It was titled: “I stand against sexual violence — and confront the anger of our culture. This must change.”
This article was co-authored with the ACLU, of which Hurd serves as an ambassador.
In the article, she said she “was abused at a very young age; she learned early on that “men have power”; and by the time she was in college, she had been harassed and sexually assaulted.
None of this will bring Heard to court.
But then came that sentence.
“Then two years ago, when I became a public figure representing domestic abuse, I felt the full rage of our culture against women who spoke out.”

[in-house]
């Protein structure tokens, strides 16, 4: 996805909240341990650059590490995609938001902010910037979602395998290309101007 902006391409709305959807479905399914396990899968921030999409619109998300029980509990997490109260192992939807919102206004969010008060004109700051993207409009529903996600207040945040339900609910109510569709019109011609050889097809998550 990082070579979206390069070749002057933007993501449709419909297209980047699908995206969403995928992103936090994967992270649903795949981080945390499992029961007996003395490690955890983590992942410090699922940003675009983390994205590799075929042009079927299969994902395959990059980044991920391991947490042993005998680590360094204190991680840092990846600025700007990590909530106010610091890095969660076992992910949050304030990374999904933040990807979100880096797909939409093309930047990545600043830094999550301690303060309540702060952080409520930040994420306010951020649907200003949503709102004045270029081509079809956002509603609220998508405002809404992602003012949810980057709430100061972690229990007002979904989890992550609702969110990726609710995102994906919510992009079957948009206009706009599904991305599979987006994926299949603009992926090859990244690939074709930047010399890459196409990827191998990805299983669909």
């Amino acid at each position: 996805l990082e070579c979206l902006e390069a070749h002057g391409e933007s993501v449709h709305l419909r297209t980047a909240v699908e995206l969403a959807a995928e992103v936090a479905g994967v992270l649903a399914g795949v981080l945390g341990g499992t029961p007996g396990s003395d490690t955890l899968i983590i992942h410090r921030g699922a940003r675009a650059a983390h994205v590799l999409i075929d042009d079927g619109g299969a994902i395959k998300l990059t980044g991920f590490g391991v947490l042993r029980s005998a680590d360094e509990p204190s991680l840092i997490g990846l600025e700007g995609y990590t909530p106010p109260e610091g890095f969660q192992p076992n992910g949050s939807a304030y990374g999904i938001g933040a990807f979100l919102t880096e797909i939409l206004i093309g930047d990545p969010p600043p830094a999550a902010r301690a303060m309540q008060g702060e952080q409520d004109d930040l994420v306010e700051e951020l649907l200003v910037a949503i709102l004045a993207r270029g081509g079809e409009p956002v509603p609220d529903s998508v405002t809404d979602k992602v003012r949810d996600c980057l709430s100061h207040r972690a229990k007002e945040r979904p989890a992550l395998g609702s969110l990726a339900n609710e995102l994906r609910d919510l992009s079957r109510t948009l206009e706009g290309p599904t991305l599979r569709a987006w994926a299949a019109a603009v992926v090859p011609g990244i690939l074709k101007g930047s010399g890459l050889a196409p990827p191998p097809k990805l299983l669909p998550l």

Depp’s legal team said it didn’t matter that his name was not included in the article. That’s because, they said, anyone following the couple’s tumultuous relationship would have seen the reference two years ago and linked it to the May 2016 appearance of Hurd in a California court and obtaining a restraining order against Depp. .
During that court appearance, she appeared to have bruises on her cheeks. She also appeared on the cover of a major U.S. magazine, Sports Seemingly Injured.
Depp has denied ever assaulting his ex-wife, so his legal team said the article was a clear case of Heard defaming him.
UK cases before this trial
A judge ruled that Depp’s feelings for his wife during their tumultuous three-year relationship were summed up in a text in which the actor revealed he had “no mercy” towards her.
He also concluded that Depp had beaten Ms Heard 12 times out of an alleged 14 – starting in 2013, when he slapped her when she made comments about his tattoos.